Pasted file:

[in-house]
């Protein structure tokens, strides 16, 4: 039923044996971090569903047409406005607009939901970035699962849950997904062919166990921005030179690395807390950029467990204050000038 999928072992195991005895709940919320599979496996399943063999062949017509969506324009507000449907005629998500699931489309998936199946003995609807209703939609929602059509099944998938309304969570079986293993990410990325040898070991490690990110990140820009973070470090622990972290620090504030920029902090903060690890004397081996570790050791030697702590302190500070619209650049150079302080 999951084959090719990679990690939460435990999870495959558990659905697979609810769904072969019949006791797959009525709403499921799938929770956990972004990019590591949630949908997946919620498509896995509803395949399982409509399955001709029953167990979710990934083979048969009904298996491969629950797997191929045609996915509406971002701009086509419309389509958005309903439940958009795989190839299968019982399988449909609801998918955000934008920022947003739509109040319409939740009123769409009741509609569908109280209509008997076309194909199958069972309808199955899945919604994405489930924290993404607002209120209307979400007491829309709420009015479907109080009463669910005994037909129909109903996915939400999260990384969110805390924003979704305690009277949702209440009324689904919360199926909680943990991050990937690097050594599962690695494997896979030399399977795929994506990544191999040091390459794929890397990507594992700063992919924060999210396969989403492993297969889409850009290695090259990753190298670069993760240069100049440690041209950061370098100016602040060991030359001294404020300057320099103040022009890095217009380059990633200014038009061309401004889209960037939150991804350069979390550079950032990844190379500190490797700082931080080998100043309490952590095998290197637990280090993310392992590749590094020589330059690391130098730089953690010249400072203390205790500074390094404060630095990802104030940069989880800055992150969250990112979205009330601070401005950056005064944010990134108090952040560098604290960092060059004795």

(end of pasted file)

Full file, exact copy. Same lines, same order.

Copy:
[in-house]
């Protein structure tokens, strides 16, 4: 039923044996971090569903047409406005607009939901970035699962849950997904062919166990921005030179690395807390950029467990204050000038 999928072992195991005895709940919320599979496996399943063999062949017509969506324009507000449907005629998500699931489309998936199946003995609807209703939609929602059509099944998938309304969570079986293993990410990325040898070991490690990110990140820009973070470090622990972290620090504030920029902090903060690890004397081996570790050791030697702590302190500070619209650049150079302080 999951084959090719990679990690939460435990999870495959558990659905697979609810769904072969019949006791797959009525709403499921799938929770956990972004990019590591949630949908997946919620498509896995509803395949399982409509399955001709029953167990979710990934083979048969009904298996491969629950797997191929045609996915509406971002701009086509419309389509958005309903439940958009795989190839299968019982399988449909609801998918955000934008920022947003739509109040319409939740009123769409009741509609569908109280209509008997076309194909199958069972309808199955899945919604994405489930924290993404607002209120209307979400007491829309709420009015479907109080009463669910005994037909129909109903996915939400999260990384969110805390924003979704305690009277949702209440009324689904919360199926909680943990991050990937690097050594599962690695494997896979030399399977795929994506990544191999040091390459794929890397990507594992700063992919924060999210396969989403492993297969889409850009290695090259990753190298670069993760240069100049440690041209950061370098100016602040060991030359001294404020300057320099103040022009890095217009380059990633200014038009061309401004889209960037939150991804350069979390550079950032990844190379500190490797700082931080080998100043309490952590095998290197637990280090993310392992590749590094020589330059690391130098730089953690010249400072203390205790500074390094404060630095990802104030940069989880800055992150969250990112979205009330601070401005950056005064944010990134108090952040560098604290960092060059004795």